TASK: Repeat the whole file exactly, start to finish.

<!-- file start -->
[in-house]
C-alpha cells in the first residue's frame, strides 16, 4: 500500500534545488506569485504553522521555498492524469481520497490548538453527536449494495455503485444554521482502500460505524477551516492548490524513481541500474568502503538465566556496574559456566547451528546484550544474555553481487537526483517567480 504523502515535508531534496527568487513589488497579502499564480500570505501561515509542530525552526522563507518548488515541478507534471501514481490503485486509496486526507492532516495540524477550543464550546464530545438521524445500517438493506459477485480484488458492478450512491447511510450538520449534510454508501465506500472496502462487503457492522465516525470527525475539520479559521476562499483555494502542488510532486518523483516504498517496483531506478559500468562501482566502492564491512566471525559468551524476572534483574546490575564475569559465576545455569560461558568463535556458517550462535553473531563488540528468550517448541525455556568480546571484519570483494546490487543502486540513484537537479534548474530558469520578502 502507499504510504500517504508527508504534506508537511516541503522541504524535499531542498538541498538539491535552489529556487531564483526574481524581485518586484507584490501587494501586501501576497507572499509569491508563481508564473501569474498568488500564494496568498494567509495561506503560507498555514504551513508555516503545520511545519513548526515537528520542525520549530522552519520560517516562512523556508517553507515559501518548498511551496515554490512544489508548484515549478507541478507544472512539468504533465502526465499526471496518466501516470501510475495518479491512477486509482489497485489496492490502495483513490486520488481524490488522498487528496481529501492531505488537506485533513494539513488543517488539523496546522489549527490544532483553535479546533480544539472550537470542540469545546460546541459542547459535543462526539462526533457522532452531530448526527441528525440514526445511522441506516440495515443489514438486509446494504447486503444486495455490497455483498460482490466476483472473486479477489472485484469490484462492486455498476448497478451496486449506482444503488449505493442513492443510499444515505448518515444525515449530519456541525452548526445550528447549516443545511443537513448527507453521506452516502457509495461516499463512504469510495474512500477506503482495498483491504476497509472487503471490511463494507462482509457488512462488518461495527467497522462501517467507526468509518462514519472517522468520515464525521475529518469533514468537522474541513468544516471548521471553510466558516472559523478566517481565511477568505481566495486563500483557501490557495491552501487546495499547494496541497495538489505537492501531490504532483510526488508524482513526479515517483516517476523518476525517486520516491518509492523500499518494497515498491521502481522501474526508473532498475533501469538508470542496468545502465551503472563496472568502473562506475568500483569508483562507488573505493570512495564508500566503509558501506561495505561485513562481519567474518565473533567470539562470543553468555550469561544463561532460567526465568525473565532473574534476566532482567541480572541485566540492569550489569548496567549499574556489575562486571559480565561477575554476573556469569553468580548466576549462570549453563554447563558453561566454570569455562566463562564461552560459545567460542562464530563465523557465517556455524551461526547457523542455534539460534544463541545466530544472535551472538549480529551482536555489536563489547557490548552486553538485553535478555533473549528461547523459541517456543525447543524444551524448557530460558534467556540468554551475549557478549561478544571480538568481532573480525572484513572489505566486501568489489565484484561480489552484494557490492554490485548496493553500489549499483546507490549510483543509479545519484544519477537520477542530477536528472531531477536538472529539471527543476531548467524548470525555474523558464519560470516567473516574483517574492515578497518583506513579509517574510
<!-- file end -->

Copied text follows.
[in-house]
C-alpha cells in the first residue's frame, strides 16, 4: 500500500534545488506569485504553522521555498492524469481520497490548538453527536449494495455503485444554521482502500460505524477551516492548490524513481541500474568502503538465566556496574559456566547451528546484550544474555553481487537526483517567480 504523502515535508531534496527568487513589488497579502499564480500570505501561515509542530525552526522563507518548488515541478507534471501514481490503485486509496486526507492532516495540524477550543464550546464530545438521524445500517438493506459477485480484488458492478450512491447511510450538520449534510454508501465506500472496502462487503457492522465516525470527525475539520479559521476562499483555494502542488510532486518523483516504498517496483531506478559500468562501482566502492564491512566471525559468551524476572534483574546490575564475569559465576545455569560461558568463535556458517550462535553473531563488540528468550517448541525455556568480546571484519570483494546490487543502486540513484537537479534548474530558469520578502 502507499504510504500517504508527508504534506508537511516541503522541504524535499531542498538541498538539491535552489529556487531564483526574481524581485518586484507584490501587494501586501501576497507572499509569491508563481508564473501569474498568488500564494496568498494567509495561506503560507498555514504551513508555516503545520511545519513548526515537528520542525520549530522552519520560517516562512523556508517553507515559501518548498511551496515554490512544489508548484515549478507541478507544472512539468504533465502526465499526471496518466501516470501510475495518479491512477486509482489497485489496492490502495483513490486520488481524490488522498487528496481529501492531505488537506485533513494539513488543517488539523496546522489549527490544532483553535479546533480544539472550537470542540469545546460546541459542547459535543462526539462526533457522532452531530448526527441528525440514526445511522441506516440495515443489514438486509446494504447486503444486495455490497455483498460482490466476483472473486479477489472485484469490484462492486455498476448497478451496486449506482444503488449505493442513492443510499444515505448518515444525515449530519456541525452548526445550528447549516443545511443537513448527507453521506452516502457509495461516499463512504469510495474512500477506503482495498483491504476497509472487503471490511463494507462482509457488512462488518461495527467497522462501517467507526468509518462514519472517522468520515464525521475529518469533514468537522474541513468544516471548521471553510466558516472559523478566517481565511477568505481566495486563500483557501490557495491552501487546495499547494496541497495538489505537492501531490504532483510526488508524482513526479515517483516517476523518476525517486520516491518509492523500499518494497515498491521502481522501474526508473532498475533501469538508470542496468545502465551503472563496472568502473562506475568500483569508483562507488573505493570512495564508500566503509558501506561495505561485513562481519567474518565473533567470539562470543553468555550469561544463561532460567526465568525473565532473574534476566532482567541480572541485566540492569550489569548496567549499574556489575562486571559480565561477575554476573556469569553468580548466576549462570549453563554447563558453561566454570569455562566463562564461552560459545567460542562464530563465523557465517556455524551461526547457523542455534539460534544463541545466530544472535551472538549480529551482536555489536563489547557490548552486553538485553535478555533473549528461547523459541517456543525447543524444551524448557530460558534467556540468554551475549557478549561478544571480538568481532573480525572484513572489505566486501568489489565484484561480489552484494557490492554490485548496493553500489549499483546507490549510483543509479545519484544519477537520477542530477536528472531531477536538472529539471527543476531548467524548470525555474523558464519560470516567473516574483517574492515578497518583506513579509517574510